Tuesday, November 25, 2008

Preservation of Error, Sandoval, and T.O.D. Motions

In People v Hawkins (2008 NY Slip Op 09254 [11/25/08]) the Court of Appeals provided counsel with further guidance as to what is required to preserve errors for review as a matter of law. Unfortunately, as detailed below, the Court's decision appears to raise as many questions as it answers.

The statutory requirements of preservation of error are set forth in Criminal Procedure Law (CPL) 470.05[2], which provides in relevant part:

For purposes of appeal, a question of law with respect to a ruling or instruction of a criminal court during a trial or proceeding is presented when . . . a party who without success has either expressly or impliedly sought or requested a particular ruling or instruction, is deemed to have thereby protested the court's ultimate disposition of the matter or failure to rule or instruct accordingly sufficiently to raise a question of law with respect to such disposition or failure regardless of whether any actual protest thereto was registered.

CPL 470.05 was changed to its current form to do away with overly technical preservation requirements that served to bar appellate courts from hearing substantive issues. (See Practice Commentary to CPL 470.05 [1994 Main Volume] ["The last sentence, moreover, dispenses with the necessity of any specific protest where a ruling or instruction is sought and not given as requested. In short, a defendant who, for example, fruitlessly requests the court to instruct the jury to disregard a certain item of evidence has, by the very request, adequately raised a question of law for appeals purposes regardless of whether he subsequently registers an exception or other protest to the court's failure to give the instruction."].)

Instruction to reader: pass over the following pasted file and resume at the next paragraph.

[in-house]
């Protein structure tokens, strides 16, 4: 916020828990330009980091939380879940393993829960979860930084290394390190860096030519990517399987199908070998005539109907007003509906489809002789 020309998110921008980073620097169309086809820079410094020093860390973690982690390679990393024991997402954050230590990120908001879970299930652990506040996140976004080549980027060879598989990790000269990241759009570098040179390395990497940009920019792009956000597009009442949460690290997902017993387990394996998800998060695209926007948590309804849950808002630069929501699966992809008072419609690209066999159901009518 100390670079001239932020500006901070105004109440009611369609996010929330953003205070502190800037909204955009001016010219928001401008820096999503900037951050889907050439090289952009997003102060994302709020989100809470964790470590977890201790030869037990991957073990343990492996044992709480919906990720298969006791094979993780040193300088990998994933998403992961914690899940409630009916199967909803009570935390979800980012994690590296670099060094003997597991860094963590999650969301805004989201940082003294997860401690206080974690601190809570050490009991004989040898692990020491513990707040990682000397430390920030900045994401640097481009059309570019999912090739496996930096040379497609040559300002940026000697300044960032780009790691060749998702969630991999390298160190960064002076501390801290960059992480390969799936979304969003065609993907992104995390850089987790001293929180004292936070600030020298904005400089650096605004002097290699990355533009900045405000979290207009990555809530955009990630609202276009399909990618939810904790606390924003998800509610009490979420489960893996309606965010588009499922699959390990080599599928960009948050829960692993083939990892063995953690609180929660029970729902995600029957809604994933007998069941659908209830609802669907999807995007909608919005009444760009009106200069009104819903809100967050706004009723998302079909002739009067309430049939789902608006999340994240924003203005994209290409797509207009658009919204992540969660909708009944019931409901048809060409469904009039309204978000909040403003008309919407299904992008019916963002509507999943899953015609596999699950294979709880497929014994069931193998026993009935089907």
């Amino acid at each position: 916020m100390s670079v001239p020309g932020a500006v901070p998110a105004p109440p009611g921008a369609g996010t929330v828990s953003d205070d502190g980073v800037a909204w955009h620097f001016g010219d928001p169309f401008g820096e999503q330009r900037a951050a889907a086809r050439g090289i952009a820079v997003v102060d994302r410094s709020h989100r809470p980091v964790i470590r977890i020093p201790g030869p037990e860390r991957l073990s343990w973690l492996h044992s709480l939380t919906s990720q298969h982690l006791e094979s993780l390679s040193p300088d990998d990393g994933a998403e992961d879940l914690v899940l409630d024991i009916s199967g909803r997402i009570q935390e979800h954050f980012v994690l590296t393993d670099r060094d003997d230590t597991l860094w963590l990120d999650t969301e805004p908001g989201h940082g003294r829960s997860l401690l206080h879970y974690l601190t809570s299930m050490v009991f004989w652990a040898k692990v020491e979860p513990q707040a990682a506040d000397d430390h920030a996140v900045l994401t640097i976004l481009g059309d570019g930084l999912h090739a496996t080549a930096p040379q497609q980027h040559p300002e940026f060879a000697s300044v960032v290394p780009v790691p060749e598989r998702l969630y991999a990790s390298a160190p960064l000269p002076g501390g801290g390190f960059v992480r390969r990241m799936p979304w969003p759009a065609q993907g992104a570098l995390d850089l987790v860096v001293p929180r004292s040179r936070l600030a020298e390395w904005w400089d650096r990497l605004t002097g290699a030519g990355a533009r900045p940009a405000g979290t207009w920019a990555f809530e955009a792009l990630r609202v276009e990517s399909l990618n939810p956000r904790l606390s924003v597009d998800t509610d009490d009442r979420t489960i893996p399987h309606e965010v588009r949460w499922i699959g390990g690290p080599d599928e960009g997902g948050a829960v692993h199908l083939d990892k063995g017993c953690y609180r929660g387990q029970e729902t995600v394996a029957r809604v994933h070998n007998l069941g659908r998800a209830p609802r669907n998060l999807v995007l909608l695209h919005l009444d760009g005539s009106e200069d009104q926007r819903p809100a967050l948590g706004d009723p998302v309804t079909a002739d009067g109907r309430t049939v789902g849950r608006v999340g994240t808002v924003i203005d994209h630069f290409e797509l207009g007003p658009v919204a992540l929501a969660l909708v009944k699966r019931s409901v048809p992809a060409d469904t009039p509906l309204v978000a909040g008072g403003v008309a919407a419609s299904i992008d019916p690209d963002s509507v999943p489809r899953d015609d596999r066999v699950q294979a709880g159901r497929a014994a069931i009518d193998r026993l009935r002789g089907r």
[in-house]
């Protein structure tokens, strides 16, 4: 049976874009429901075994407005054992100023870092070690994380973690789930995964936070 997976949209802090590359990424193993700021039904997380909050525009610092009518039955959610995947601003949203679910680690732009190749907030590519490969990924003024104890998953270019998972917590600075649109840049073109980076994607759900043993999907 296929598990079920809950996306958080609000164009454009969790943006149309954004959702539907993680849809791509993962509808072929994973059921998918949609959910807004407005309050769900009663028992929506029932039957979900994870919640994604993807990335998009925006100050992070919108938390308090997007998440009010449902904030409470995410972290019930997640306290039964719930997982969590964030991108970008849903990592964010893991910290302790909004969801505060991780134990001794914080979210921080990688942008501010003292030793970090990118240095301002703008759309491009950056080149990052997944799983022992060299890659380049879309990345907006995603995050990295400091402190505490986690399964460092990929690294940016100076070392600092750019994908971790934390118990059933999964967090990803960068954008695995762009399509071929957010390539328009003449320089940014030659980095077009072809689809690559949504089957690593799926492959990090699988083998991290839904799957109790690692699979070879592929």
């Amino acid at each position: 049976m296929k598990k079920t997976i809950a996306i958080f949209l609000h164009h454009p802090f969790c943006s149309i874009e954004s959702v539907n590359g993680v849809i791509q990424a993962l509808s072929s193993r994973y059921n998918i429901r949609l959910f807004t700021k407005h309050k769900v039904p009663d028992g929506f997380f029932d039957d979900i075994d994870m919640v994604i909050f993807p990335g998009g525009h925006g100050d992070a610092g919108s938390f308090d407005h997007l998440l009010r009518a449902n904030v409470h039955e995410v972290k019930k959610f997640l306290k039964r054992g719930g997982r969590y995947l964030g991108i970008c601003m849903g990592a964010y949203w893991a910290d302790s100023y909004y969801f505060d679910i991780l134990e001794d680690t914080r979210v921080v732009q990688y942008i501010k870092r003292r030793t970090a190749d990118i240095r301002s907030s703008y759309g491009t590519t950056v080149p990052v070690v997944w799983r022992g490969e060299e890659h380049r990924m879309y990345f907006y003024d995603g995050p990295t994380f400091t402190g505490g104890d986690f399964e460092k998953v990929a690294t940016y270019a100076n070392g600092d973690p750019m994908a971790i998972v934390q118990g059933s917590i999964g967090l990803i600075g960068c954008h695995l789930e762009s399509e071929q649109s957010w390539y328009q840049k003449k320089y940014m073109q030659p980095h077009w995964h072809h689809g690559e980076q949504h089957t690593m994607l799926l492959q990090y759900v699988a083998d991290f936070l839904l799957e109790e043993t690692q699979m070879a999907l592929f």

Thus, one might reasonably have thought that there is no longer a preservation requirement in New York law that an attorney take exception upon the denial of requested relief. One would be wrong. Despite counsel having requested in pre-trial motions that the People be prohibited from cross-examining defendant regarding prior convictions and bad acts, the Court of Appeals ruled in Hawkins that "defendant's Sandoval objection is unpreserved, as defendant made no objection to the court's ruling." This ruling permitted the People to cross-examine Mr. Hawkins with respect to the existence, but not the underlying facts, of two of his four prior burglary convictions. Counsel did not take exception to this ruling which was different than the relief he had requested.

The Hawkins Court neither cited CPL 470.05 nor explained how to reconcile this holding with that statute. It is now clear than an exception is required for preservation for review of a so-called Sandoval compromise ruling, even when that was not the relief requested by counsel.